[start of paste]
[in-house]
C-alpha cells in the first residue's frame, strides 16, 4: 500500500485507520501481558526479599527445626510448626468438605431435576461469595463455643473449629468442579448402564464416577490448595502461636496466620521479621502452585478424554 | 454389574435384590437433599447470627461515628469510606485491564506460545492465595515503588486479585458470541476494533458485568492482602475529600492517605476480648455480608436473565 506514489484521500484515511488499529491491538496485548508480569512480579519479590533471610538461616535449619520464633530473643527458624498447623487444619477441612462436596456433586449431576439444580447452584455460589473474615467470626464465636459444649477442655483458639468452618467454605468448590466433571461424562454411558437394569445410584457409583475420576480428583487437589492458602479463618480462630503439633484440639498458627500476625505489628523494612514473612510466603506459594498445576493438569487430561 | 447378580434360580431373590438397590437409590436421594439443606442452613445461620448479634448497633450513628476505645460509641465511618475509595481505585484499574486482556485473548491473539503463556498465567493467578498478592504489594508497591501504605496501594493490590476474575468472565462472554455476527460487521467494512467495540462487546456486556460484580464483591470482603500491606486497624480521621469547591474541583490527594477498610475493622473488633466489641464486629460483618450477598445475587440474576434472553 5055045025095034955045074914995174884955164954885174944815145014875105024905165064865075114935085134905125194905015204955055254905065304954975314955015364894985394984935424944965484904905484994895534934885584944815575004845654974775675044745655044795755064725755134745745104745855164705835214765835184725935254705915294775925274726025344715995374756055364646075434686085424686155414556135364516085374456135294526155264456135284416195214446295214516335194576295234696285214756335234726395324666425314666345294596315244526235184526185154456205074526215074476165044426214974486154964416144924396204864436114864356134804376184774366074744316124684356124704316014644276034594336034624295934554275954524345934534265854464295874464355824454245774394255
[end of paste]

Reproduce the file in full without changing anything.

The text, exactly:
[in-house]
C-alpha cells in the first residue's frame, strides 16, 4: 500500500485507520501481558526479599527445626510448626468438605431435576461469595463455643473449629468442579448402564464416577490448595502461636496466620521479621502452585478424554 | 454389574435384590437433599447470627461515628469510606485491564506460545492465595515503588486479585458470541476494533458485568492482602475529600492517605476480648455480608436473565 506514489484521500484515511488499529491491538496485548508480569512480579519479590533471610538461616535449619520464633530473643527458624498447623487444619477441612462436596456433586449431576439444580447452584455460589473474615467470626464465636459444649477442655483458639468452618467454605468448590466433571461424562454411558437394569445410584457409583475420576480428583487437589492458602479463618480462630503439633484440639498458627500476625505489628523494612514473612510466603506459594498445576493438569487430561 | 447378580434360580431373590438397590437409590436421594439443606442452613445461620448479634448497633450513628476505645460509641465511618475509595481505585484499574486482556485473548491473539503463556498465567493467578498478592504489594508497591501504605496501594493490590476474575468472565462472554455476527460487521467494512467495540462487546456486556460484580464483591470482603500491606486497624480521621469547591474541583490527594477498610475493622473488633466489641464486629460483618450477598445475587440474576434472553 5055045025095034955045074914995174884955164954885174944815145014875105024905165064865075114935085134905125194905015204955055254905065304954975314955015364894985394984935424944965484904905484994895534934885584944815575004845654974775675044745655044795755064725755134745745104745855164705835214765835184725935254705915294775925274726025344715995374756055364646075434686085424686155414556135364516085374456135294526155264456135284416195214446295214516335194576295234696285214756335234726395324666425314666345294596315244526235184526185154456205074526215074476165044426214974486154964416144924396204864436114864356134804376184774366074744316124684356124704316014644276034594336034624295934554275954524345934534265854464295874464355824454245774394255